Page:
Establish Smart Fiscal Moves
Many have the ability to start up and run a successful business, whether it’s from lessons learned in previous work places or through higher education and training on specific small business practices, something many overlook is how to be more efficient on the money side. Maybe you’re really good at tracking expenses and keeping profits in the black, but you may also be giving up some potential profits or losing a little here and there and don’t even know it. To make sure you’re doing the absolute best decisions as far as your money and small business goes, learning to make smarter fiscal moves can always be worth your investment of both time and efforts.
First off, inventory. Learn to more efficiently manage your inventory. Yes, it’s vital to always have the product your customers need on the shelf. If you don’t have it, they’ll order it somewhere else that does. But that doesn’t mean you need to have an endless stock. If your sales on one specific item average say 5 per month, there shouldn’t be real reason to have your cash flow tied up in 100 of those items in stock. Usually it’s safe to keep a 3-month supply in-stock, but obviously that can depend greatly on how quickly stock can be replaced as it gets low. Get better at knowing what is selling and what isn’t. Try and rid yourself of whatever dead stock and non-moving inventory you can, this can help tie up cash flow you can invest somewhere else in your business.
Keep your bill collection practices current. Getting back to that whole cash flow thing, making sure your customers pay their invoices in a timely manner will help you keep moving forward more efficiently. Should you have a customer that needs to pay you, make sure you have various options for them to do so. Credit card, cash, checks, PayPal, apple pay? Which is the most cost effective for you, the retailer to accept and which are the most popular forms your clientele will use? Obviously cash transactions are easiest to deal with day to day, but cash does make tracking your income over the long run more difficult. Cash creates extra steps in recording and accounting that isn’t always the best way. Checks help with streamlining some of that effort, but remember checks can bounce, which can create more work and time spent for you. Credit and debit cards are most common, but bring in extra fees, so be diligent and find what works best for you.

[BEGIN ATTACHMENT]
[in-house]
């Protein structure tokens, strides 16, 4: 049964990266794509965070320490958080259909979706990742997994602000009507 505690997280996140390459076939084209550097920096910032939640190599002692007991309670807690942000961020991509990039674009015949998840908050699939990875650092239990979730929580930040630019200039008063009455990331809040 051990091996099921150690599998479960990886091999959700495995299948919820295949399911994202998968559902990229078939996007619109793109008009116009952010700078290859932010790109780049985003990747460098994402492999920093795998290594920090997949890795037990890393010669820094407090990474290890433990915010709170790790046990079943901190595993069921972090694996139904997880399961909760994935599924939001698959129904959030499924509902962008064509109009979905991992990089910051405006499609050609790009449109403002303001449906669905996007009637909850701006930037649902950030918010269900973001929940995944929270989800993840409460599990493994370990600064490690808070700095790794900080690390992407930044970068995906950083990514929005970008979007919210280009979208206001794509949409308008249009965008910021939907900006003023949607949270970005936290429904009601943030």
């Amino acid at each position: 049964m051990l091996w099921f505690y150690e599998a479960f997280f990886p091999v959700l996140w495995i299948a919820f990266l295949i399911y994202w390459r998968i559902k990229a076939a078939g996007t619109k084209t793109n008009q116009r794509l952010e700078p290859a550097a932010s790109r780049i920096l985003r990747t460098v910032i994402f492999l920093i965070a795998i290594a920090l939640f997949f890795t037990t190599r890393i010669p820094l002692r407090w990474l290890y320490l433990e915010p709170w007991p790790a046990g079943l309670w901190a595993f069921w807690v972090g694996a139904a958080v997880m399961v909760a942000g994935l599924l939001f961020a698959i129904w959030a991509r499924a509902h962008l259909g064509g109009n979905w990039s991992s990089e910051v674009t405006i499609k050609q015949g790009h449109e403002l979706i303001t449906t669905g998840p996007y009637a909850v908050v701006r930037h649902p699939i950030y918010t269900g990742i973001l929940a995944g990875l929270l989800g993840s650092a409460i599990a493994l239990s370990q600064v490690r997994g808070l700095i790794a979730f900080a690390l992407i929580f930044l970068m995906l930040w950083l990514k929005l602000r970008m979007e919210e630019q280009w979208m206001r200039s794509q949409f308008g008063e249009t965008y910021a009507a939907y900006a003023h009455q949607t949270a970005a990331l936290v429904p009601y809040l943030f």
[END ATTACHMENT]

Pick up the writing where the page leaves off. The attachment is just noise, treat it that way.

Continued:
Banks usually offer many options for small business owners, maybe take some time speaking with a few local to you and put them to work, working for you. Many bank institutions offers accounts with low fees or discounted rates on business loans, free direct deposit options, all of which can help you take your dollar as far as it can go. Working capital is crucial in growing your small business, so take some time to find the best route to develop that capital. Maybe a competing bank is offering a lower interest rate on a small business loan, it’s quite possible your current bank will match it, you never know until you ask.
While on the subject of working capital, do your homework here. Make sure you think of everything expense related to getting your small business kick started. Operating expenses, production expenses, payroll, marketing costs, etc.… Having enough capital to keep things rolling until the business takes off and can carry itself at some point will be key to getting you through some of the growing pains. Just be smart about it, don’t get in too deep too quick.
Lastly, maybe you aren’t the top notch accountant your own business really needs. Sure you can run and balance books on a day to day basis. But there is a lot more knowledge needed to make sure your business practices are making you every dollar possible. Should you consider hiring a financial advisor? This doesn’t always mean you need to hire a full time accountant for your business, but having someone that specializes in this kind of stuff can be of great benefit. You’ve been sufficient at handling inventory and cash flow, so maybe you just need a CPA when it’s tax time. But the right accountant can also help you find areas where the business isn’t as profitable and get you focusing more on higher margin areas of the business.